A significant problem with such flexible doctor blades is that toner tends to coagulate and bond to the doctor blade in the form of a film in the nip region between the blade and developer. This phenomenon is termed "filming." It appears that this occurs as a function of toner particle size, it being more likely to occur when the particle size is relatively small, such as 8 microns. The filmed areas start as a small initiation point in the pre-nip and gradually grow across the nip. The filmed areas change the surface of the doctor blade, which disrupts toner flow. Furthermore, the filmed areas prevent electrical current from passing between the doctor blade and the developer roller, causing non-uniformity of toner charge. This results in a dramatic print defect called "streaks" where white streaks are seen in black areas and in gray scales. This effect is irreversible.
The likelihood of toner filming is increased by applications that print low-coverage images. That increases the printing yield of the developer and therefore the number of revolutions of the developer roller in contact with the doctor blade. This increased churning of the toner very often leads to filming of the foregoing compliant doctor blades, as well as steel doctor blades.
This invention differs most radically from the foregoing extended life doctor blade in that molybdenum disulfide is added to the solid binder in addition to the grit particles and conductive filler. Molybdenum disulfide is well known as a solid lubricant, but is not used in the electrical contact surface of any item similar to a doctor blade. The following references disclose uses of molybdenum disulfide: U.S. Pat. Nos. 2,951,053 to Reuter et al, 3,630,146 to Shields; 3,936,103 to Sadamatsu; 4,150,955 to Samuelson; 4,279,500 to Kondo et al; 4,526,952 to Zeitler et al; 5,099,783 to Bourgeois; 5,185,496 to Nishimura et at; 5,376,454 to Sugasawa et al; 5,397,600 to Shibata et al; and 5,456,734 to Ryoke et al.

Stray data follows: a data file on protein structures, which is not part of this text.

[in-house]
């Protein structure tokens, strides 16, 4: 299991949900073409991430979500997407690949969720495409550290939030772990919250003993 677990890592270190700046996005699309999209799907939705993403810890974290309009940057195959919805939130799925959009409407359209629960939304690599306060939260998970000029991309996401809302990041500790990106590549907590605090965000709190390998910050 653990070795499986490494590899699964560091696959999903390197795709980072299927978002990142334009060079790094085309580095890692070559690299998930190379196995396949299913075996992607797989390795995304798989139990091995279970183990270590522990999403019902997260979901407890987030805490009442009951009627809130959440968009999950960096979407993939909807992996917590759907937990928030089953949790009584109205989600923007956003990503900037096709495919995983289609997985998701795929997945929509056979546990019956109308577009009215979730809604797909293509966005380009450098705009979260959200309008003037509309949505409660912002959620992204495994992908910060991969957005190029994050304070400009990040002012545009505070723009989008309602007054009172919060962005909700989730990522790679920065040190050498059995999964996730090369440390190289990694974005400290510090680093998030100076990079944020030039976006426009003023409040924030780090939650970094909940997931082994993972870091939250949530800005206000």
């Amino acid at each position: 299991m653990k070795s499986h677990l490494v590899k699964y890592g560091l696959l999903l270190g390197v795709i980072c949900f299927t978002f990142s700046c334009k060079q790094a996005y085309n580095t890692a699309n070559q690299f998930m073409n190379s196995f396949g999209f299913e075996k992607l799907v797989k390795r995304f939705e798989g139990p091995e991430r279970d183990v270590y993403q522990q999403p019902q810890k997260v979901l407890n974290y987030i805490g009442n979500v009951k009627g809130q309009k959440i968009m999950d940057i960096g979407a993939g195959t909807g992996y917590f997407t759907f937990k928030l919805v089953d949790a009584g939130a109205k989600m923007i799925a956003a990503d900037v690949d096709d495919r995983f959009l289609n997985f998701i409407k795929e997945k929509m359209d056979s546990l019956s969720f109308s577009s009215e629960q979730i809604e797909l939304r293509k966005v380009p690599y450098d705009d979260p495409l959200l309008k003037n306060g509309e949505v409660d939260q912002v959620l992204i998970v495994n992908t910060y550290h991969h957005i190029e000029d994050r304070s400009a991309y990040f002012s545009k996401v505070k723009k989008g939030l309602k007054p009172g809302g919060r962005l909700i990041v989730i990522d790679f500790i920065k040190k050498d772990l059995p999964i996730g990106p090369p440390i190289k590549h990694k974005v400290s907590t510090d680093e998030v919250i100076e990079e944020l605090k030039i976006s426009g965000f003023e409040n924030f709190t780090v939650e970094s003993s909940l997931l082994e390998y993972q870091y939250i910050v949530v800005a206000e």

In accordance with this invention, the conductive film of a compliant doctor blade has dispersed particles of molybdenum disulfide, as well as dispersed particles of grit and conductive filler. The molybdenum disulfide naturally occurs in plate form and is used in that form in this invention, of average preferred particle size of 10 microns.
The molybdenum disulfide eliminates filming of toner. This is a function occurring at the pre-nip, since a powder coating of molybdenum disulfide has the same function even after it wears away within the nip.
The details of the present invention will be described in connection with the accompanying drawings in which FIG. 1 is a perspective view of the doctor blade, and FIG. 2 is a cross-section of the doctor blade.
Except for the addition of molybdenum disulfide and the specific amounts of other ingredients of the conductive layer, the structure of the preferred doctor blades is the same as that described in U.S. patent application Ser. No. 08/623,363, filed Mar. 28, 1996, entitled "Compliant Doctor Blade." Much of the following description is identical to that in this application. The content of that application has not been sold or otherwise been rendered prior art for more than a year from the filing of this application.